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Md. lawmakers consider measure to reverse state’s drug decision

(Wikimedia Commons / Jr de Barbosa / Suboxone SL Tabs.jpg ( / CC BY-SA 3.0 ( / cropped and resized)

Suboxone sublingual film. (Wikimedia Commons / Jr de Barbosa / Suboxone SL Tabs.jpg  / CC BY-SA 3.0  / cropped and resized)

ANNAPOLIS — A panel of lawmakers is threatening legislative action to challenge a decision by state Medicaid officials to limit access to a drug used to treat opioid addiction that has become a major contraband problem in Maryland prisons.

The decision to exclude Suboxone Film from a preferred list of drugs paid for by Medicaid comes as Maryland and the nation wrestle with an opioid addiction crisis. Corrections officials say the film is a growing problem; it is smuggled into prisons and local detention centers and is the cause of violence between inmates and assaults on corrections employees.

But advocates say the drug, when properly used, helps patients addicted to heroin and other opioid drugs stop using and that the tablet form of the drug doesn’t work as well with some patients.

“I think we’re listening, and we’re going to have to take some action,” said Sen. Kathy Klausmeier, D-Baltimore County and co-chair of the legislature’s Joint Behavioral Health and Opioid Use Disorders Committee.

“It’s not the end of the discussion, in my opinion,” she said.

"I think we're listening, and we're going to have to take some action," said Sen. Kathy Klausmeier, D-Baltimore County and co-chair of the legislature's Joint Behavioral Health and Opioid Use Disorders Committee. (File)

“I think we’re listening, and we’re going to have to take some action,” said Sen. Kathy Klausmeier, D-Baltimore County and co-chair of the legislature’s Joint Behavioral Health and Opioid Use Disorders Committee. (File)

The decision earlier this year effectively moves most Medicaid patients to a tablet form of the drug that interrupts cravings for drugs such as heroin. Department of Health and Mental Hygiene Secretary Van T. Mitchell, in a letter to the Baltimore Sun, said that the decision was made in an effort to reduce smuggling into the state-run Baltimore City Detention Center and other prisons and detention centers around the state.

“The introduction of contraband into our correctional facilities is one of our top risks for our safety and security of our staff, our inmates and our facilities,” said Department of Public Safety and Correctional Services Stephen T. Moyer.

The department supervises approximately 21,000 inmates and another 45,000 on parole and probation.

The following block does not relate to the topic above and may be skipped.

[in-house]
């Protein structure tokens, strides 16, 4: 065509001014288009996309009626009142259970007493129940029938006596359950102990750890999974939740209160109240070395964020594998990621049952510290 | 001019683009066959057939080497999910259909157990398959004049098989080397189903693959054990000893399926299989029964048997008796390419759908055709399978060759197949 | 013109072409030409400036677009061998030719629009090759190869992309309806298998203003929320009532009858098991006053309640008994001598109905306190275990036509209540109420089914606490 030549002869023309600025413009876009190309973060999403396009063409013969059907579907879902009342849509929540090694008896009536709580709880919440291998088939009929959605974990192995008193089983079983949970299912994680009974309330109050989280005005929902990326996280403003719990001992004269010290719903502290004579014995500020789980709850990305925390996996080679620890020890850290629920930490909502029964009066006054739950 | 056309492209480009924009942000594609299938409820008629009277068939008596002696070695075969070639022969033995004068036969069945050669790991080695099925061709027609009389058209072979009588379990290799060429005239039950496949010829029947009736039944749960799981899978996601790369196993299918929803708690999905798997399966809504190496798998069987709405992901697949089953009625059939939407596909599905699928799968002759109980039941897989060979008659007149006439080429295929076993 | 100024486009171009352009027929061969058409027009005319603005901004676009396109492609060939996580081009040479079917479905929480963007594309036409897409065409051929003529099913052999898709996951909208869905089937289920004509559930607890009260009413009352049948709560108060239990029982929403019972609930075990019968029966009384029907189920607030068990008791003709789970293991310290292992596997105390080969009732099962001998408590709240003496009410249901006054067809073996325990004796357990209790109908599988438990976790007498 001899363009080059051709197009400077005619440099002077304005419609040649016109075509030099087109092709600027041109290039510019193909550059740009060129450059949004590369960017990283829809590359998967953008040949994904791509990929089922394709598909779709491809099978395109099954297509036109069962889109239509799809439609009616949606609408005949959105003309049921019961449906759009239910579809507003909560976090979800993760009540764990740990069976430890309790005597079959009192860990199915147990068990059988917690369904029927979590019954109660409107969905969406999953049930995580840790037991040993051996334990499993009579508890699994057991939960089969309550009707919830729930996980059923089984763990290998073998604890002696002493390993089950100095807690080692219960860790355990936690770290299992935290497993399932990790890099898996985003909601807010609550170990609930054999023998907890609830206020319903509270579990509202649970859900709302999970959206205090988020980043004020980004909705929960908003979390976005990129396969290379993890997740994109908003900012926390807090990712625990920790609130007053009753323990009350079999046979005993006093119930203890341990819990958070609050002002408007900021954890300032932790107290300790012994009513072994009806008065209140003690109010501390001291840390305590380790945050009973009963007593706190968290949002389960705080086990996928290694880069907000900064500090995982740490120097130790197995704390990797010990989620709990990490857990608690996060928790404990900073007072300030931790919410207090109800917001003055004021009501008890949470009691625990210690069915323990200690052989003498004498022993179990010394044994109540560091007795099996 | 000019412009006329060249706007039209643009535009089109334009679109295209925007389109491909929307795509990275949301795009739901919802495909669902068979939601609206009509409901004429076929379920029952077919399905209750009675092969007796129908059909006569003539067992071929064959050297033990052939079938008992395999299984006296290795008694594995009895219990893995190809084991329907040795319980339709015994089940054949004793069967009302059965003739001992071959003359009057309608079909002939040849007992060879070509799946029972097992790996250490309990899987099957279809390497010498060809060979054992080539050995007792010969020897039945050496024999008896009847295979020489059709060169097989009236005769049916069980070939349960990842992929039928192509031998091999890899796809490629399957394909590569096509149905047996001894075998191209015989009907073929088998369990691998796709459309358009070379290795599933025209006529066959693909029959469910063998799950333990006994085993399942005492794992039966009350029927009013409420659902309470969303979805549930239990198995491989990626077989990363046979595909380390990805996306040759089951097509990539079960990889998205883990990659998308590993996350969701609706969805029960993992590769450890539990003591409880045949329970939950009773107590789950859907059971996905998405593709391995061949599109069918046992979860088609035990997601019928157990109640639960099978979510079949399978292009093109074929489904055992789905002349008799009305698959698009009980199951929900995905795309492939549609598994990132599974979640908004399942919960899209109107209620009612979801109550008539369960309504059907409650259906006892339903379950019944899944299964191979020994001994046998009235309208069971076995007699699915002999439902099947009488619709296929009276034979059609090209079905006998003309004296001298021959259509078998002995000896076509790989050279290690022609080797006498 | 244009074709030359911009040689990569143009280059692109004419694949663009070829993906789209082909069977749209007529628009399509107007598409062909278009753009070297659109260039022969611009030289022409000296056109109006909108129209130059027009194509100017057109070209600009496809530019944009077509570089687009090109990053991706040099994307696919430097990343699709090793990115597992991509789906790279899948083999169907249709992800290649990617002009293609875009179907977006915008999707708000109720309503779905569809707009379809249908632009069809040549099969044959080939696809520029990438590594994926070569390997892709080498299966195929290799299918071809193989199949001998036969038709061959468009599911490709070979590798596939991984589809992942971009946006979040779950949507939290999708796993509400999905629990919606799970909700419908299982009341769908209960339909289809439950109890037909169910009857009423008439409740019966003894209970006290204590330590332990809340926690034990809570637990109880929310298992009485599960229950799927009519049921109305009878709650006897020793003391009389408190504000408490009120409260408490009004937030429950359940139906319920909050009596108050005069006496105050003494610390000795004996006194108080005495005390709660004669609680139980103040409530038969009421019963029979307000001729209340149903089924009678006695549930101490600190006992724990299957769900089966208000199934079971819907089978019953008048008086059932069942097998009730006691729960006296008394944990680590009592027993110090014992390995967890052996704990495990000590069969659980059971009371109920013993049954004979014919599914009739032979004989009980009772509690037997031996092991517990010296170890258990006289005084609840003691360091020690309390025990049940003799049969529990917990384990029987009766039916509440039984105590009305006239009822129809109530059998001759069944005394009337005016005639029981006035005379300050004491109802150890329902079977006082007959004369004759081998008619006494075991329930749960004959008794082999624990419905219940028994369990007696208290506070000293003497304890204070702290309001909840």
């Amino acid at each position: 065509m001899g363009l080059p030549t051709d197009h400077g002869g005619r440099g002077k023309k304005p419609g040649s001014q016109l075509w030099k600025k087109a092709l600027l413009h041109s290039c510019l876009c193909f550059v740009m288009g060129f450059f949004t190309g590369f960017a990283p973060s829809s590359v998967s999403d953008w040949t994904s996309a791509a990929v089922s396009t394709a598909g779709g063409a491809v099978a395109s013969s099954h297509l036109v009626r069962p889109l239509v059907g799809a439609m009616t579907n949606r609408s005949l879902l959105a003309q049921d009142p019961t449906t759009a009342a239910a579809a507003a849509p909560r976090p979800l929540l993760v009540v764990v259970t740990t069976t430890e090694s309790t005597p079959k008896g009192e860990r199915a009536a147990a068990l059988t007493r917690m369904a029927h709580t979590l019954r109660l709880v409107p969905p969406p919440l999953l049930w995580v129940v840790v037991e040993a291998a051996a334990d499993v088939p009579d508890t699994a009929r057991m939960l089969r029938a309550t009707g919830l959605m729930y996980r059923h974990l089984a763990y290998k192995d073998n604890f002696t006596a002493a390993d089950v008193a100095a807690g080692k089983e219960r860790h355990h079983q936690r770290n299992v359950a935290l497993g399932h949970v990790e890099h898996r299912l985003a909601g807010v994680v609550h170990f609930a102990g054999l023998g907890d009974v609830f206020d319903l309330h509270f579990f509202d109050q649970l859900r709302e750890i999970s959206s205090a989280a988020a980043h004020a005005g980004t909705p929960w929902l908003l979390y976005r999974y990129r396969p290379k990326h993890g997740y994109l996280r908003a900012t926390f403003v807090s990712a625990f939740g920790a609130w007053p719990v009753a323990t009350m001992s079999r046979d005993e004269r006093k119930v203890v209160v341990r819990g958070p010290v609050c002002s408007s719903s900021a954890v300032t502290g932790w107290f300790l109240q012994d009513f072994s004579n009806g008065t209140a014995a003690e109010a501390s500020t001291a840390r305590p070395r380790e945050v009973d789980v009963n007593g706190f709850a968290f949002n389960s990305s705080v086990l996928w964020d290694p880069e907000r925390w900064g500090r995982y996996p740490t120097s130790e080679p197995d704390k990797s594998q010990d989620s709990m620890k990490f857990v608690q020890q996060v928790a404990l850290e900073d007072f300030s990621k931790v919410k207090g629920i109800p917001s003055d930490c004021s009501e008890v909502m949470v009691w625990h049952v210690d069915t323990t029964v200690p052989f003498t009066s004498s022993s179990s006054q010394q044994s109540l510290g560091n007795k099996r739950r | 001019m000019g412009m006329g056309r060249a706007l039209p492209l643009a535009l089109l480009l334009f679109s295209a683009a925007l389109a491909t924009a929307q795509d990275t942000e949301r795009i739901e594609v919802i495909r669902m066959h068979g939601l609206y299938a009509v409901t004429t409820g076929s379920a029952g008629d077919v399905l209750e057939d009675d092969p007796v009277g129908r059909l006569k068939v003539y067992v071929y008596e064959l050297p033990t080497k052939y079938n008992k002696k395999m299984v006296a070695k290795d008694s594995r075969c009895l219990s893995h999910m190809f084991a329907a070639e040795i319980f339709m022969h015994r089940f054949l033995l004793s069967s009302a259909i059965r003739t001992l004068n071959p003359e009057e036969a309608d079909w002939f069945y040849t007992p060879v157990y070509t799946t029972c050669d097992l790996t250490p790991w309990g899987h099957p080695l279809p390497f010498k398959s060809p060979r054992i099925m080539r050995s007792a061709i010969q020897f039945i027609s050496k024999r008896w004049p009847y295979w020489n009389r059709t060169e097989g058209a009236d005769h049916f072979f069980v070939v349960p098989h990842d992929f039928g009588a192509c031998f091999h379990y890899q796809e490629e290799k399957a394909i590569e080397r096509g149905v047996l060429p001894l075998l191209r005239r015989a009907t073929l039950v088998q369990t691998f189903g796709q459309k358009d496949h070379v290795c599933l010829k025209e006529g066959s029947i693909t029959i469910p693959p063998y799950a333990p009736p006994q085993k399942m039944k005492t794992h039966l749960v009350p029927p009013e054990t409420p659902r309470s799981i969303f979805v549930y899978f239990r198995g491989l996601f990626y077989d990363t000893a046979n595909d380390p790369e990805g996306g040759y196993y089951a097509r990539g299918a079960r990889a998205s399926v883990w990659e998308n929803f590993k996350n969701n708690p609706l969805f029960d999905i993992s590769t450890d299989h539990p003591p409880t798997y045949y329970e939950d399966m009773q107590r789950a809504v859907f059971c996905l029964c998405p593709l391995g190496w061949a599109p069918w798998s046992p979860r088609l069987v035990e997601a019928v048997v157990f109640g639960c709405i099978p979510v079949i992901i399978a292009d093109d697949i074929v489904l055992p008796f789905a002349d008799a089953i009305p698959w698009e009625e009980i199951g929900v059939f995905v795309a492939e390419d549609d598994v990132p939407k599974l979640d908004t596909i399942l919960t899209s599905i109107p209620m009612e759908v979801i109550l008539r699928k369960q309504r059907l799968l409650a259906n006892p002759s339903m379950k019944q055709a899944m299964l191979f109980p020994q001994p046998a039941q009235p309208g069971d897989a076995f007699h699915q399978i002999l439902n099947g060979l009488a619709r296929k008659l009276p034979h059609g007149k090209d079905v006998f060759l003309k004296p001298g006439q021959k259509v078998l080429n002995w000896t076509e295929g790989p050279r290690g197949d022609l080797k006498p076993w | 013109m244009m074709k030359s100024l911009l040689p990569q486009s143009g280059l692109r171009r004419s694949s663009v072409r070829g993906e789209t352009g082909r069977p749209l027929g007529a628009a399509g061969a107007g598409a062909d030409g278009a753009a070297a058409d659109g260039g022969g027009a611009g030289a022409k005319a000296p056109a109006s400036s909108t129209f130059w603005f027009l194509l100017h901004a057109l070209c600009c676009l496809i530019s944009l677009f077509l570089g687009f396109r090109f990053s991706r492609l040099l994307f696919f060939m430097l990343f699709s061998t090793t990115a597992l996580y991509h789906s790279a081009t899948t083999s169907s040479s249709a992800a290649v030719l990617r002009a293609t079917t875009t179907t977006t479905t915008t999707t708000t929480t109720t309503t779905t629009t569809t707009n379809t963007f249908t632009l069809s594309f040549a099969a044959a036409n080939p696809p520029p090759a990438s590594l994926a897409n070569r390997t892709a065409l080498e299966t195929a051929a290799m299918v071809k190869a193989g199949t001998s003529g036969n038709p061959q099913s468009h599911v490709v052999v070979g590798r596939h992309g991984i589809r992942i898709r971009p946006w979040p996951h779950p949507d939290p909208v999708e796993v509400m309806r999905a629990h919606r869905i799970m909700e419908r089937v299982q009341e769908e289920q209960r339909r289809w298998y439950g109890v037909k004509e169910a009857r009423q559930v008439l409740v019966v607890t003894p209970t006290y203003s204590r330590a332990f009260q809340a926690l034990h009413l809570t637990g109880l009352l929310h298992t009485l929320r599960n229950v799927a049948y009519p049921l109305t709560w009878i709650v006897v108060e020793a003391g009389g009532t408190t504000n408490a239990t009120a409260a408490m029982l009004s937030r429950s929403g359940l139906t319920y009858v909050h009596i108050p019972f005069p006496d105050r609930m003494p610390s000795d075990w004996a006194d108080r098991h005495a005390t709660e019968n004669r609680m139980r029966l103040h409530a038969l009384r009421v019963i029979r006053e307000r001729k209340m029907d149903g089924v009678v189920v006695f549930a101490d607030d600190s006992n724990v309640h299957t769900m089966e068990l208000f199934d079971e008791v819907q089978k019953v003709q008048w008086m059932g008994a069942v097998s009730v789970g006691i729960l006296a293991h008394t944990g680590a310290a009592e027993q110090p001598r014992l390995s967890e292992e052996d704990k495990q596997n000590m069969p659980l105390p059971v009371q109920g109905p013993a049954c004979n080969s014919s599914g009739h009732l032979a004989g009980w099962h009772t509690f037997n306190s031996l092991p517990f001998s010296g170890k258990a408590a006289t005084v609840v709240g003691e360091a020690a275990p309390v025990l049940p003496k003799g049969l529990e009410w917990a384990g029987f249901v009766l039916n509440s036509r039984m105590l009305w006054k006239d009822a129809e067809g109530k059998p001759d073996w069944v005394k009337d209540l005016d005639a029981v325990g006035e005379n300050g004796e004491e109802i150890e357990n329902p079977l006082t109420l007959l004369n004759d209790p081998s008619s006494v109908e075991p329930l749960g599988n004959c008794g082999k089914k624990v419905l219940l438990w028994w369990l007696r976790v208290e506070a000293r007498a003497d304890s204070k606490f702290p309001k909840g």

“Suboxone Film is by far the most prevalent form of contraband found in Maryland state correctional facilities because it is easy to conceal and it is easy to transfer to other forms for consumption,” Moyer said.

In 2014, the department seized 2,875 strips of the drug. In 2015, that figure climbed to 3,689. The department is currently on pace to equal that amount this year.

The ease of access to the drug caused the department in July to propose a rule to restrict mail to inmates to postcards only. The department later dropped that proposal in the face of opposition from civil liberties and prison rights advocates.

The problem is not limited to state prison facilities.

Terry Kokolis, superintendent of the Anne Arundel County Detention Center and vice president of the Maryland Correctional Administrators Association, said the drug is frequently smuggled in under stamps or in envelopes or is liquified and sprayed on paper. Once inside, the contraband is sold or traded for other contraband items.

Erik Robey, legislative officer for the Harford County Sheriff’s Department, said the drug is smuggled into the jail for the sole purpose of selling to inmates who want to get high.

“They’re selling it for money so they can buy heroin and other illegal drugs,” Robey said.

Terry Cornell, a nurse practitioner at Health Care for the Homeless in Baltimore, said the Medicaid decision would limit the options available for treating patients who want to stop using heroin and other related drugs but are suffering from withdrawal.

“This is a really fragile time for our patients,” Cornell said, adding that she was glad that Suboxone was being smuggled into jails rather than opioids.

“We’re smuggling in treatment,” Cornell said.

Steve Daviss, a psychiatrist who specializes in addiction and who represents the Maryland Society of Addiction Medicine, said patients on Suboxone Film should be grandfathered in without having to jump through administrative hoops. Some patients who have been moved to the preferred tablet form are suffering from withdrawal issues, he said.

Daviss added that restricting one form of the drug is not going to solve the problem, saying all forms of the drug are “dissolvable … and therefore any of those can be painted onto a picture or otherwise made available.” He added that the tablet form of the drug will soon become the correctional system’s “No. 1 problem.”

Del. Dan Morhaim, D-Baltimore County and a physician, criticized the decision by Medicaid officials because it only applies to the state’s prescription program for the poor.

“The underlying assumption is that it’s Medicaid patients who are doing the smuggling,” Morhaim said.

Shannon McMahon, deputy secretary of health care financing for the department, said the state agency is the largest payer for the prescriptions in the state.

“We know we are part of the problem and are likely in the best position to be part of the solution,” McMahon said, adding that the agency has reached out to private insurance companies to discuss the issue.